One of the great joys of Spring is walking in the woods and discovering the multitude of wildflowers that bloom at this season. Imagine how these would look in a shady corner of your garden. While you should never collect from the wild there are now nurseries where you can purchase these plants as I discovered from an article By Jenny Andrews in the Garden Design Magazine.
What could be more beguiling ? or more intrinsically American ? than masses of trout lily, trillium, Dutchman?s breeches and Virginia bluebells carpeting the woodland floor in early spring? Buffeted by chill breezes and braving the risk of late frost, what look like the most fragile of blossoms are actually some of the toughest plants on the planet.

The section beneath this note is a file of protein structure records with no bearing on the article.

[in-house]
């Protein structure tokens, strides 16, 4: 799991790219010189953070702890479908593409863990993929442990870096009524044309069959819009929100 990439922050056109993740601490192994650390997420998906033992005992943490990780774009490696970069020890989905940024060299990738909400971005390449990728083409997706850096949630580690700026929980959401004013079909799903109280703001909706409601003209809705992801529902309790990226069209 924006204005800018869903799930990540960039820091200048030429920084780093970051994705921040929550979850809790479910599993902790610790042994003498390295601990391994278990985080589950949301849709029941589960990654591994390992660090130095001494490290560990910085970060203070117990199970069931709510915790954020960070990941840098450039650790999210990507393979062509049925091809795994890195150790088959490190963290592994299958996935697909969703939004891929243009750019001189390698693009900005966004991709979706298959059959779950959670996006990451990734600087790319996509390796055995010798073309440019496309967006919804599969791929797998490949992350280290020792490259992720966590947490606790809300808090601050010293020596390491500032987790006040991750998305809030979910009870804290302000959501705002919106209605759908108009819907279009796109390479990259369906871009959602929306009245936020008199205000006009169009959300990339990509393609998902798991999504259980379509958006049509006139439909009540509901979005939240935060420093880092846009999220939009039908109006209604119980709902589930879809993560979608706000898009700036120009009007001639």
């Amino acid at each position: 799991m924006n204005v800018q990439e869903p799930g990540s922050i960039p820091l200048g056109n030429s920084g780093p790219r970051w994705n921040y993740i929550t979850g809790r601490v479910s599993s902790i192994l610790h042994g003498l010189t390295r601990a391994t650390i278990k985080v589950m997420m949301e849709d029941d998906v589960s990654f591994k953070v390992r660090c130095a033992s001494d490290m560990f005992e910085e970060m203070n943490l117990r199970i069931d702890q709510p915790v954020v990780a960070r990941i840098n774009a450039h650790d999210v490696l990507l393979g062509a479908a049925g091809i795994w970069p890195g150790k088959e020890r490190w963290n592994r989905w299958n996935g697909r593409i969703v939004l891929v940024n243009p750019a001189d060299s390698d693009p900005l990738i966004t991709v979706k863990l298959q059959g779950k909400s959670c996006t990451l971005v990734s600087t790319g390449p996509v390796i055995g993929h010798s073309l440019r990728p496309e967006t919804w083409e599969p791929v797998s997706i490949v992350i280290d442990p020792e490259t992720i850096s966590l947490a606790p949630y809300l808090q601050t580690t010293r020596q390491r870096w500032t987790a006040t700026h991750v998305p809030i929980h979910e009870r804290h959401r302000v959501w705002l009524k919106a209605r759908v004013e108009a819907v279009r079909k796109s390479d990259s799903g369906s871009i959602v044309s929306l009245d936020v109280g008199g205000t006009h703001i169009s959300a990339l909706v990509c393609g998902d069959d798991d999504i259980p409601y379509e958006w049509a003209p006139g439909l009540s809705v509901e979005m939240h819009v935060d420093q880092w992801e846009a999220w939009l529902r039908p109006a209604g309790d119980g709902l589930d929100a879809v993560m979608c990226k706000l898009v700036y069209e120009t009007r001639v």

A relative of cyclamen with the same swept-back petals, Dodecatheon meadia occurs across the eastern half of the U.S.?from New York to Texas?in glades, wooded slopes and prairies. The 1-foot flower stalks emerge from ground-hugging rosettes of oblong leaves. Typically the blooms are white in the Southeast and pinkish in the western parts of its range. Zones 4 to 8.
Also called by the quaint names whippoorwill flower, toadshade and wake-robin, Trillium cuneatum is a long-lived member of the lily family, with its parts in threes (petals, sepals, leaves). The deep-maroon flowers rest atop foliage mottled dark green and gray-green, and are sweetly scented. Other trillium species have faintly foul aromas, all targeted to insects like gnats, which are the pollinators. Zones 5 to 9.
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